CHAPTER XVI How the Damosel of the Lake saved King Arthur from mantle that should have burnt him.
Reading time: 3 minutes. Word count: 500 words.
WITH that came the Damosel of the Lake unto the king, and said, Sir, I must speak with you in privity.
Say on, said the king, what ye will.
Sir, said the damosel, put not on you this mantle till ye have seen more, and in no wise let it not come on you, nor on no knight of yours, till ye command the bringer thereof to put it upon her.
Well, said King Arthur, it shall be done as ye counsel me.
And then he said unto the damosel that came from his sister, Damosel, this mantle that ye have brought me, I will see it upon you.
Sir, she said, It will not beseem me to wear a king's garment.
By my head, said Arthur, ye shall wear it or it come on my back, or any man's that here is. And so the king made it to be put upon her, and forth withal she fell down dead, and never more spake word after and burnt to coals.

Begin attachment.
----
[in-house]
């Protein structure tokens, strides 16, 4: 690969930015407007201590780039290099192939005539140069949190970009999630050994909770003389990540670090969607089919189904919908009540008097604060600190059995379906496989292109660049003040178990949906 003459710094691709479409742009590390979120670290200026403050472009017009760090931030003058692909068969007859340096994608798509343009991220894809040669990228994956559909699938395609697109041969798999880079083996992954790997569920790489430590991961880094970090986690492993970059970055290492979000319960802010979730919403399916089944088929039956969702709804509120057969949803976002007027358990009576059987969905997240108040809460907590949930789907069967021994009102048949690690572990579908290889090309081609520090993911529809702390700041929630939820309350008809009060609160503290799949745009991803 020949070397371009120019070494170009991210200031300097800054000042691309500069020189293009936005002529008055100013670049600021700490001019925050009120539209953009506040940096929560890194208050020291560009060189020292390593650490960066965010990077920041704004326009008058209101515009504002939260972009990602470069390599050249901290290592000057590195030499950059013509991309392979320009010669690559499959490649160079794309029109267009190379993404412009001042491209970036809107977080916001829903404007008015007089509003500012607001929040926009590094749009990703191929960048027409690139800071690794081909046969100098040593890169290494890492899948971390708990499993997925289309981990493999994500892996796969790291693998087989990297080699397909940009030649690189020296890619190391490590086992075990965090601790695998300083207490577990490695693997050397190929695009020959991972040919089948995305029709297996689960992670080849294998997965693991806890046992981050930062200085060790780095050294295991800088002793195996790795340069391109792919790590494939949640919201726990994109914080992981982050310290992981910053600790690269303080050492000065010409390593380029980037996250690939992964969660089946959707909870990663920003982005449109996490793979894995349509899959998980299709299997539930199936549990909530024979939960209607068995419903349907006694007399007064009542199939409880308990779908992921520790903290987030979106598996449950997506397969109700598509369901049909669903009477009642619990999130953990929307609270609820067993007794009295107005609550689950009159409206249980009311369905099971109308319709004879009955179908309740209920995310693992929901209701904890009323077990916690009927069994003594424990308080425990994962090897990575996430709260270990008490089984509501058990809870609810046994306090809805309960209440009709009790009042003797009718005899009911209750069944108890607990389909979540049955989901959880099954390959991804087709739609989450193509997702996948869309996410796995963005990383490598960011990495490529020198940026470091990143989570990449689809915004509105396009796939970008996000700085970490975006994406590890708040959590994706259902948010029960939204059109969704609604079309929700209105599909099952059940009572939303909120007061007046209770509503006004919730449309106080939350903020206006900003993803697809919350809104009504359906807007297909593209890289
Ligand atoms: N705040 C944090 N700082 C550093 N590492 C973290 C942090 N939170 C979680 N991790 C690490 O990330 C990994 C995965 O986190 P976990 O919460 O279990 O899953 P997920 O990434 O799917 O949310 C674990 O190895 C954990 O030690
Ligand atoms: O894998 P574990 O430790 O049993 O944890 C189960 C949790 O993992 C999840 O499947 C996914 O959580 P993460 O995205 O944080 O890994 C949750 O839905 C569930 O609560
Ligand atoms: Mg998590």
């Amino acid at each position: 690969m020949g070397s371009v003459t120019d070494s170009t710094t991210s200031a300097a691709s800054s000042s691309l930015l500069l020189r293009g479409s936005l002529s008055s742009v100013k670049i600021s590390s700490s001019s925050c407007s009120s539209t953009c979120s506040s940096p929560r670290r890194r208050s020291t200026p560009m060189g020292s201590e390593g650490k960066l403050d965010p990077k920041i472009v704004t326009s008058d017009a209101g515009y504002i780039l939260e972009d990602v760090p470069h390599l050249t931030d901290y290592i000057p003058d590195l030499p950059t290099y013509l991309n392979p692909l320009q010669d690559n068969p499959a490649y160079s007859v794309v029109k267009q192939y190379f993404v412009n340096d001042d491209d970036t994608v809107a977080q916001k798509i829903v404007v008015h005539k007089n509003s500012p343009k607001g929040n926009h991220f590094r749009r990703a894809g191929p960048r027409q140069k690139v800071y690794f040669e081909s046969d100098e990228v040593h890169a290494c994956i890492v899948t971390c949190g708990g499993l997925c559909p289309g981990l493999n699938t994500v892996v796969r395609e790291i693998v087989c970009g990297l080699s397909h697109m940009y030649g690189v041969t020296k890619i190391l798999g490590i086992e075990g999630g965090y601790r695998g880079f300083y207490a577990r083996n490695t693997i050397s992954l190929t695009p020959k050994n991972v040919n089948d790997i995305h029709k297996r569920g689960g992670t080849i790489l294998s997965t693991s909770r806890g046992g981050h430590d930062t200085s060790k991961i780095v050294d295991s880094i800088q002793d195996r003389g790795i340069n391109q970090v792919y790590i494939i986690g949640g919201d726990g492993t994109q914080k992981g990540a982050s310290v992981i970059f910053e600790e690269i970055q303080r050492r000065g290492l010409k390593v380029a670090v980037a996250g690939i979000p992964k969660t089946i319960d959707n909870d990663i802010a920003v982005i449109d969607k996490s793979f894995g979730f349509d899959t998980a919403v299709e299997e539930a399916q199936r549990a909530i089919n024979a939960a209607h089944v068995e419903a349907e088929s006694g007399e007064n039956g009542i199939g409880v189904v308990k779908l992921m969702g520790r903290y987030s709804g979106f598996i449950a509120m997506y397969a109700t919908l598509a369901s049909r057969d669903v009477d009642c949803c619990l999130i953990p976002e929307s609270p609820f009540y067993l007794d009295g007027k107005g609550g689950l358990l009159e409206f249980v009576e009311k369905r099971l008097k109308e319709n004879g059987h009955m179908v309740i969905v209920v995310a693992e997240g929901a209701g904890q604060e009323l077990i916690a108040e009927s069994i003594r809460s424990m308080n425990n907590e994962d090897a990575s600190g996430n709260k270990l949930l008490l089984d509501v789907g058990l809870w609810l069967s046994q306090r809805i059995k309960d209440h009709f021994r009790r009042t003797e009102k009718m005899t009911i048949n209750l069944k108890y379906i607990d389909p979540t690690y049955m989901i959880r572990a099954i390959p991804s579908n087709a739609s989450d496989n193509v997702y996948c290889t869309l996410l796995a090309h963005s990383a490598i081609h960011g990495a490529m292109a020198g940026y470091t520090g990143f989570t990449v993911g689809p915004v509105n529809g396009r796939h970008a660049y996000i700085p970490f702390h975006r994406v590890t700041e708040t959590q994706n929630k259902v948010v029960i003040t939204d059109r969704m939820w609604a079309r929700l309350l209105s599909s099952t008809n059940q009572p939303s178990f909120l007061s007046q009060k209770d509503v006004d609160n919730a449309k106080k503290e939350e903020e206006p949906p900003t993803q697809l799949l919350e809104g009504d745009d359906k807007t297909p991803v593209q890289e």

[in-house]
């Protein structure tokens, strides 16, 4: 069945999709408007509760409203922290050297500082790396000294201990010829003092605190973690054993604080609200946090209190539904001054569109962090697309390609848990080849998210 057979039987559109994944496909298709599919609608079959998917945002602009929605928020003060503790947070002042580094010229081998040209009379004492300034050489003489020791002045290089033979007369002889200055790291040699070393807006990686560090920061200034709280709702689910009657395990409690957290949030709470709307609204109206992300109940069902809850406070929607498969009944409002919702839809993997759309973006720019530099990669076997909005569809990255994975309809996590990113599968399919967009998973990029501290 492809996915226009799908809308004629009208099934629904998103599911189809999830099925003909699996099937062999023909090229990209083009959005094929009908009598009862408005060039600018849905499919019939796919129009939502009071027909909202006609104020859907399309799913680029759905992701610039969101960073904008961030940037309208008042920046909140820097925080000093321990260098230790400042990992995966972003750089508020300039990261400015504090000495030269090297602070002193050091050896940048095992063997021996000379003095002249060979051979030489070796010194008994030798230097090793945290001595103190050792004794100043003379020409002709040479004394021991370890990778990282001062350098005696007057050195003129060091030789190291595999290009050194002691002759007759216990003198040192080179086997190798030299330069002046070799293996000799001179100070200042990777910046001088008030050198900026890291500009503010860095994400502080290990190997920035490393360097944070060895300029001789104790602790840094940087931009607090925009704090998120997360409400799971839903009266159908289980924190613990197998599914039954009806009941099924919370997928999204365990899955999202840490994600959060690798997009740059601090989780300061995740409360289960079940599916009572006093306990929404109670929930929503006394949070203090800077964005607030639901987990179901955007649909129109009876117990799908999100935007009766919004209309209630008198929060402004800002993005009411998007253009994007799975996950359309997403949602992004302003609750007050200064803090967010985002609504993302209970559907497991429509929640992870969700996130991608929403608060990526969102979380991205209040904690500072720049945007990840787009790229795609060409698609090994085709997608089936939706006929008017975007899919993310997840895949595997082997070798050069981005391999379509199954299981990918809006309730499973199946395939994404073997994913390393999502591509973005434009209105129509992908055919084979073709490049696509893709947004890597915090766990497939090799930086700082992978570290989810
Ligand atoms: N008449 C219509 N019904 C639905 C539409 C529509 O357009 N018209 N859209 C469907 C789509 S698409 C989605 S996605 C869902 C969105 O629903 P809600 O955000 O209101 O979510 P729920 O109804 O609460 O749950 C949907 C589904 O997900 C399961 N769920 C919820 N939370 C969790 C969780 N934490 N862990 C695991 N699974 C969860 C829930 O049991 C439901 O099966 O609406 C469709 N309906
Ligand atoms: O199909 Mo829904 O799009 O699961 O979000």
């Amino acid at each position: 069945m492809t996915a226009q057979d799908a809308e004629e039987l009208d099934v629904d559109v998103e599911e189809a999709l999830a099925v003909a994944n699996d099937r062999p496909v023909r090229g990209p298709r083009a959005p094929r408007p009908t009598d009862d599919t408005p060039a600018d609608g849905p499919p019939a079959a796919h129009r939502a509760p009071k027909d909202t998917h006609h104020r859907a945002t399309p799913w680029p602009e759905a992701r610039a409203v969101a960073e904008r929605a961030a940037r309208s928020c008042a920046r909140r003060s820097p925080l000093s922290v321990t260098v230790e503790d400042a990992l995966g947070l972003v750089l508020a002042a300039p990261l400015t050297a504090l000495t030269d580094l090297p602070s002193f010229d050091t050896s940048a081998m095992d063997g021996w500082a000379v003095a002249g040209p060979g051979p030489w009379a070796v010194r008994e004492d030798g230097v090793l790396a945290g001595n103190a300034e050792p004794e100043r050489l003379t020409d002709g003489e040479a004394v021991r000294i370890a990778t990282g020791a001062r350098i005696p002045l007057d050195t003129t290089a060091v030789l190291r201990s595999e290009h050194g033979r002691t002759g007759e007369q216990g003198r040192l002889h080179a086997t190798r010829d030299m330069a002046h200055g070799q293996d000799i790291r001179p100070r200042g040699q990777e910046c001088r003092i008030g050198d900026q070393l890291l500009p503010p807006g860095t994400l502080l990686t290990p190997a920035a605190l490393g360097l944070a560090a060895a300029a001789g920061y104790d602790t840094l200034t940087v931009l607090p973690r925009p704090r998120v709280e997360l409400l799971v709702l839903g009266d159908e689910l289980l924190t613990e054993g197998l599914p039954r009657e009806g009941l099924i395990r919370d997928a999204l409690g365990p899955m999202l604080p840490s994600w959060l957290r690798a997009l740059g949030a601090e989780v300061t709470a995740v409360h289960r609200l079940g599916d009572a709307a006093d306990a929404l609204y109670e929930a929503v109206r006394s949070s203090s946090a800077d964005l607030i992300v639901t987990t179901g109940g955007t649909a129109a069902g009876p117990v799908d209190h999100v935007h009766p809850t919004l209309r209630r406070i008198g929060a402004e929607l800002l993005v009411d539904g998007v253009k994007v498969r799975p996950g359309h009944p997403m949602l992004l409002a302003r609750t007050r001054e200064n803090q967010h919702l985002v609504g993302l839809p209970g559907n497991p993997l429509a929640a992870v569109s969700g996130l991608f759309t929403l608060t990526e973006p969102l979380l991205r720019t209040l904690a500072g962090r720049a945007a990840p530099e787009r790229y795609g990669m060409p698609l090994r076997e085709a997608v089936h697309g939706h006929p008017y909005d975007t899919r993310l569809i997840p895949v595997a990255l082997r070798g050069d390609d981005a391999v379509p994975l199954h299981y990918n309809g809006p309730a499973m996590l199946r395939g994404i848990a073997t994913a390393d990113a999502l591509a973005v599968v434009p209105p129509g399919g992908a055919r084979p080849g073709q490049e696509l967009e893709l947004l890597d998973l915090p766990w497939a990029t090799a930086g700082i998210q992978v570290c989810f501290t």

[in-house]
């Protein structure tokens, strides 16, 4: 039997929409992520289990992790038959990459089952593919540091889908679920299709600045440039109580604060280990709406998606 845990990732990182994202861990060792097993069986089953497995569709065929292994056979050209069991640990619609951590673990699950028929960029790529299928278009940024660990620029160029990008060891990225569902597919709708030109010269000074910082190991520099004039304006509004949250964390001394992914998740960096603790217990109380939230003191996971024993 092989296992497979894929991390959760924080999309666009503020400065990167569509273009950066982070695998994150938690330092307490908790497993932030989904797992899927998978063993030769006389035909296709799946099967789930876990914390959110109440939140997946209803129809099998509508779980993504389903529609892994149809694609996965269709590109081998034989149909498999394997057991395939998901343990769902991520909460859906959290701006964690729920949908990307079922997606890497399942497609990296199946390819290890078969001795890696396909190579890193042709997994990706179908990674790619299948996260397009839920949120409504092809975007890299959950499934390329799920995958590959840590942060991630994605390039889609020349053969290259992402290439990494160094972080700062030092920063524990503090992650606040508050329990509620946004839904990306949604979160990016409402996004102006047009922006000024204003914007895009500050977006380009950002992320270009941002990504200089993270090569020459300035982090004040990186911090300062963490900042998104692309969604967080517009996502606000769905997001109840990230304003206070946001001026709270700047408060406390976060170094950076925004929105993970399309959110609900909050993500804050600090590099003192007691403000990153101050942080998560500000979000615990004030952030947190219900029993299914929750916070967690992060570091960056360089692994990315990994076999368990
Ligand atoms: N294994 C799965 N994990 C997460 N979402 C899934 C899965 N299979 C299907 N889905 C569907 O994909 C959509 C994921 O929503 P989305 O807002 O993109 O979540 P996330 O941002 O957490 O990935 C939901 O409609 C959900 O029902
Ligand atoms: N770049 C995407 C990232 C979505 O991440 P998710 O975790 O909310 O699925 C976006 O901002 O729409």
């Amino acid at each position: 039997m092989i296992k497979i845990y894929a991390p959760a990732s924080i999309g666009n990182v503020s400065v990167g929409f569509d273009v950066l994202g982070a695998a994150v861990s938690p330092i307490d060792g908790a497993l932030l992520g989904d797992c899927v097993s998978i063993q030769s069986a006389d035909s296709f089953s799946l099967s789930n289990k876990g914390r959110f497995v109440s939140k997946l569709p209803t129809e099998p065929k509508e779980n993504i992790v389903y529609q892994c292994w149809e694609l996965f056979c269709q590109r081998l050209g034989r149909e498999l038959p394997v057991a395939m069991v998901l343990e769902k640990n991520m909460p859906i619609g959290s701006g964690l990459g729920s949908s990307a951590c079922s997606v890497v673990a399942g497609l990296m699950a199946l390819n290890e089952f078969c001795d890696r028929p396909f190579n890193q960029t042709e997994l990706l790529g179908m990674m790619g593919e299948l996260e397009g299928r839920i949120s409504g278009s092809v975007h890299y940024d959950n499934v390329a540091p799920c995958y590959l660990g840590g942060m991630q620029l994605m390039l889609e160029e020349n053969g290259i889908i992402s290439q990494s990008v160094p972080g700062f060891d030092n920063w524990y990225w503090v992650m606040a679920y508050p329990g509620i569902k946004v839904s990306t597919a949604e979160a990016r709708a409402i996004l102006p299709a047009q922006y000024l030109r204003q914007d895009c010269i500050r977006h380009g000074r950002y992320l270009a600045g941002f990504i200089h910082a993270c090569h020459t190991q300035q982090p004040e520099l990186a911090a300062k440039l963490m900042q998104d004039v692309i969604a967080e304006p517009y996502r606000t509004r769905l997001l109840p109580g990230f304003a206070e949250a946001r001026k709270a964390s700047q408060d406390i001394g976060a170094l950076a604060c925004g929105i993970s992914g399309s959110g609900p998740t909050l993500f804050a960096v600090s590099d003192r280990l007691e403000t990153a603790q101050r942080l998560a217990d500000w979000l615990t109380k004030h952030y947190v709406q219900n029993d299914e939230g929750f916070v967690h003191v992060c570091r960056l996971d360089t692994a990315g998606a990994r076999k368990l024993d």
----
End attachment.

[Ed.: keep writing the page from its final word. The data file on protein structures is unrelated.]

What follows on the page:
Then was the king wonderly wroth, more than he was to-forehand, and said unto King Uriens, My sister, your wife, is alway about to betray me, and well I wot either ye, or my nephew, your son, is of counsel with her to have me destroyed; but as for you, said the king to King Uriens, I deem not greatly that ye be of her counsel, for Accolon confessed to me by his own mouth, that she would have destroyed you as well as me, therefore I hold you excused; but as for your son, Sir Uwaine, I hold him suspect, therefore I charge you put him out of my court. So Sir Uwaine was discharged.
And when Sir Gawaine wist that, he made him ready to go with him; and said, Whoso banisheth my cousin-germain shall banish me.
So they two departed, and rode into a great forest, and so they came to an abbey of monks, and there were well lodged. But when the king wist that Sir Gawaine was departed from the court, there was made great sorrow among all the estates.
Now, said Gaheris, Gawaine's brother, we have lost two good knights for the love of one.
So on the morn they heard their masses in the abbey, and so they rode forth till that they came to a great forest. Then was Sir Gawaine ware in a valley by a turret [of] twelve fair damosels, and two knights armed on great horses, and the damosels went to and fro by a tree.
And then was Sir Gawaine ware how there hung a white shield on that tree, and ever as the damosels came by it they spit upon it, and some threw mire upon the shield.
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Languages / Anthropology 3043: Folklore & Mythology.
Laura Gibbs, Ph.D.
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